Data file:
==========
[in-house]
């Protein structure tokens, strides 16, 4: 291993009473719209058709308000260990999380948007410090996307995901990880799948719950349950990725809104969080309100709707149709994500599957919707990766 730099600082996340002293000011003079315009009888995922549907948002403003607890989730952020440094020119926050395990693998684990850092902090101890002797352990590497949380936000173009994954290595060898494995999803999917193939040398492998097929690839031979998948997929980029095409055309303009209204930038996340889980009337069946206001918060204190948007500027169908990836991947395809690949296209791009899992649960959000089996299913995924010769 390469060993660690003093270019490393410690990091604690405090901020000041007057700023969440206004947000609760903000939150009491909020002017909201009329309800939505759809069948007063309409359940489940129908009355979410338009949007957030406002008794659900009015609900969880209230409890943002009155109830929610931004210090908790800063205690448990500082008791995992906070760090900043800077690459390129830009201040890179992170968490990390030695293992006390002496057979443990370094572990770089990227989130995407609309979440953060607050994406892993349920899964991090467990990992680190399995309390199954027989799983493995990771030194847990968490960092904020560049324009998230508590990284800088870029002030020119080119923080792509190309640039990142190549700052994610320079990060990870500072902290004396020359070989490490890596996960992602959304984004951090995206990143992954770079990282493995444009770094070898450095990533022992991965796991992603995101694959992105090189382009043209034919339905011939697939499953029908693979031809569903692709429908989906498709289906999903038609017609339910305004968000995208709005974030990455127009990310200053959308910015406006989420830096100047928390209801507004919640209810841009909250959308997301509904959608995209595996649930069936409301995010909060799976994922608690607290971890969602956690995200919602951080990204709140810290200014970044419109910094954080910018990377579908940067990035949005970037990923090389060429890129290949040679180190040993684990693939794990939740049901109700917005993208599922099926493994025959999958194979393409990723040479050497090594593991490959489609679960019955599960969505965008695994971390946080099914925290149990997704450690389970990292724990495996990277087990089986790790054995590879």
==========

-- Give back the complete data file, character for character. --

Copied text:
[in-house]
């Protein structure tokens, strides 16, 4: 291993009473719209058709308000260990999380948007410090996307995901990880799948719950349950990725809104969080309100709707149709994500599957919707990766 730099600082996340002293000011003079315009009888995922549907948002403003607890989730952020440094020119926050395990693998684990850092902090101890002797352990590497949380936000173009994954290595060898494995999803999917193939040398492998097929690839031979998948997929980029095409055309303009209204930038996340889980009337069946206001918060204190948007500027169908990836991947395809690949296209791009899992649960959000089996299913995924010769 390469060993660690003093270019490393410690990091604690405090901020000041007057700023969440206004947000609760903000939150009491909020002017909201009329309800939505759809069948007063309409359940489940129908009355979410338009949007957030406002008794659900009015609900969880209230409890943002009155109830929610931004210090908790800063205690448990500082008791995992906070760090900043800077690459390129830009201040890179992170968490990390030695293992006390002496057979443990370094572990770089990227989130995407609309979440953060607050994406892993349920899964991090467990990992680190399995309390199954027989799983493995990771030194847990968490960092904020560049324009998230508590990284800088870029002030020119080119923080792509190309640039990142190549700052994610320079990060990870500072902290004396020359070989490490890596996960992602959304984004951090995206990143992954770079990282493995444009770094070898450095990533022992991965796991992603995101694959992105090189382009043209034919339905011939697939499953029908693979031809569903692709429908989906498709289906999903038609017609339910305004968000995208709005974030990455127009990310200053959308910015406006989420830096100047928390209801507004919640209810841009909250959308997301509904959608995209595996649930069936409301995010909060799976994922608690607290971890969602956690995200919602951080990204709140810290200014970044419109910094954080910018990377579908940067990035949005970037990923090389060429890129290949040679180190040993684990693939794990939740049901109700917005993208599922099926493994025959999958194979393409990723040479050497090594593991490959489609679960019955599960969505965008695994971390946080099914925290149990997704450690389970990292724990495996990277087990089986790790054995590879």